Do you know the weight and height of your RV? How about the weight of your tow vehicle? Have you considered the problems that could be associated with overweight driving?

Here are some weight concerns to consider:

  • Weight limits on your RV are legally enforceable.
  • Your personal safety may be jeopardized if your RV is overloaded.
  • Overweight travel will diminish the reliability and durability of your RV.

Let’s elaborate:

While RVs currently are not required to go through weight scales, law enforcement officers have the option of enforcing vehicle weight limits at their discretion. In the event of an accident, even if you are not at fault, nor are cited for being overweight, a lawsuit might still point to the weight of your RV as a contributing factor.

Most people are aware of the danger of a blown tire. However, excessive weight puts numerous RV components at risk, and the failure of any part—even the smallest—could put your personal safety in jeopardy. Being stranded along the highway because of a mechanical failure is not an activity you will find entertaining.

Overweight travel is asking your RV to do excessive work beyond what it was designed for. This may void the warranty on your RV.IMG_7917 Square

Know your RV’s weight limits, and then weigh your fully loaded vehicle to ensure that you are driving safely.

Having your vehicles weighed takes about half an hour. A certified, precision wheel-by-wheel weighing procedure may also include measuring the height of your RV (this is good to know when traveling through areas with low overpasses). Take this opportunity to ensure the  proper tire pressure for both the RV and tow vehicle. Advice on axle-weight distribution and tow-bar capacity may also be given by technicians assisting RVers with the procedure. Pilot Flying Jay Travel Centers offer certified vehicle weighing scales that can be used by RV travelers.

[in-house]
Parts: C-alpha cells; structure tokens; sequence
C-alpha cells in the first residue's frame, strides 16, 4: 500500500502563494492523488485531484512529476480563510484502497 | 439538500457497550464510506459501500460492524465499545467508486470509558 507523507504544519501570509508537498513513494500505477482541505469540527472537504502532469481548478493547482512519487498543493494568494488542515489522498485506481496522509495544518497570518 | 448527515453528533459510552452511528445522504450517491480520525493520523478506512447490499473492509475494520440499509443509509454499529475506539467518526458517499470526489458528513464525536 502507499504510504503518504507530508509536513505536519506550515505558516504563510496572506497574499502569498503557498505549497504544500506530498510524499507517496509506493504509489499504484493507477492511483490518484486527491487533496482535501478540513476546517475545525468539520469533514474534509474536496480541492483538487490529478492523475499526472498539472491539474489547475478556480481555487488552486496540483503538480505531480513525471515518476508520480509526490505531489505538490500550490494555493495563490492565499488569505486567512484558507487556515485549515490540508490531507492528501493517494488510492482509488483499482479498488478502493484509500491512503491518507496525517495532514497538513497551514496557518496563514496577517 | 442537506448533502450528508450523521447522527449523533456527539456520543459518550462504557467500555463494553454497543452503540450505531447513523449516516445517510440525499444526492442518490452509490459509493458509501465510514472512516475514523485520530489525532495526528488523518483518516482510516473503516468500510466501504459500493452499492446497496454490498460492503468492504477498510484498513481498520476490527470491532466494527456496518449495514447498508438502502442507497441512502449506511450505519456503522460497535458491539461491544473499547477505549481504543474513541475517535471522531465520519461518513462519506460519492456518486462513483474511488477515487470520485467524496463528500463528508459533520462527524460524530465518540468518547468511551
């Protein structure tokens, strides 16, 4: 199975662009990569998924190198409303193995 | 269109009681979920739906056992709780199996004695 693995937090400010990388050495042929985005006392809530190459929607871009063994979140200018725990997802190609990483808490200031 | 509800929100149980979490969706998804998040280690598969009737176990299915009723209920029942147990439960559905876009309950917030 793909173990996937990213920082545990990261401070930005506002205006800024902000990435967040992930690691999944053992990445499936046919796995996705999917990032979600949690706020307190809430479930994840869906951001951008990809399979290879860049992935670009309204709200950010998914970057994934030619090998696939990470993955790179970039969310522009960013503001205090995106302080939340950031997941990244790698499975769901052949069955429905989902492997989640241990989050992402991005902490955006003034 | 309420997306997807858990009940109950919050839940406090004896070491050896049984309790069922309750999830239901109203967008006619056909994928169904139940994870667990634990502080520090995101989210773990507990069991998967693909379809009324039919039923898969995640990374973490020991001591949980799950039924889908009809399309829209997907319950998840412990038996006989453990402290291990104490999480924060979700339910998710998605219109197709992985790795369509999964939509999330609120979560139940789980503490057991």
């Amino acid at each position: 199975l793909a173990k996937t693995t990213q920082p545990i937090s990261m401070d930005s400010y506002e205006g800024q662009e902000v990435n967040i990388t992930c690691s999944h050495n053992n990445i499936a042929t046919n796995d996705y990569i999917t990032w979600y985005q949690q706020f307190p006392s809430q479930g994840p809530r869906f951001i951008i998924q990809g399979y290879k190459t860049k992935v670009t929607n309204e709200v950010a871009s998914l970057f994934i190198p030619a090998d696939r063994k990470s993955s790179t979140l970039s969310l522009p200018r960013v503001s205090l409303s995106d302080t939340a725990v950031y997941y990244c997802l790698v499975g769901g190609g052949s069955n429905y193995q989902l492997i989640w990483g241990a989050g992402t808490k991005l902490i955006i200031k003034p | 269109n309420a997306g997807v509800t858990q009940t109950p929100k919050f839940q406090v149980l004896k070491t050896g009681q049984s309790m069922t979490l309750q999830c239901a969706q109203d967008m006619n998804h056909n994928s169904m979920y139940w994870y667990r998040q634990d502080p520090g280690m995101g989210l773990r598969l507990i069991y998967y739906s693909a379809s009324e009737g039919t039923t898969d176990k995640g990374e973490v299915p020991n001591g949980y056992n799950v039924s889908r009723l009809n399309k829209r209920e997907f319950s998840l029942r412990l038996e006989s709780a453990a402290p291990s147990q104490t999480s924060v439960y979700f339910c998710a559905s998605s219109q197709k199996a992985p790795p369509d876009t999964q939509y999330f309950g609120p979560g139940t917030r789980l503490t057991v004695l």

Corrections to being overweight can include dumping gray-water and black-water tanks prior to any travel. Carry less fresh water (each gallon weighs 8.3 pounds!) and carry less on-board fuel. Redistribute and reduce personal items (food, tools, clothes, recreational gear, etc.), based on the wheel-by-wheel weighing data. Dispose of all but the necessities. Don’t overfill the storage areas. Don’t carry items you have not used in six months—you really don’t need them. For every new purchase brought during your travels, eliminate something else.

IMG_7919Now you can travel with peace of mind.

From along the road,

Chris

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2 comments

  1. do we really need to carry our spare tire, for a class A ?

  2. Good Sam Camping

    We don’t carry a spare tire for our Class A because we could not change one of the huge tires ourselves if we had to, especially on an inside wheel in the rear. When we experienced a blow-out, we stopped and called for roadside assistance. The truck came with a specified tire to match what we had on the coach and the technician changed it in about 15 minutes. Quick, easy and professional help – done by an experienced person with the right tools. Shortly thereafter we replaced all of our “older” tires with new ones out of an abundance of caution. We feel good tires are the most important aspect of safe driving.
    –Chris

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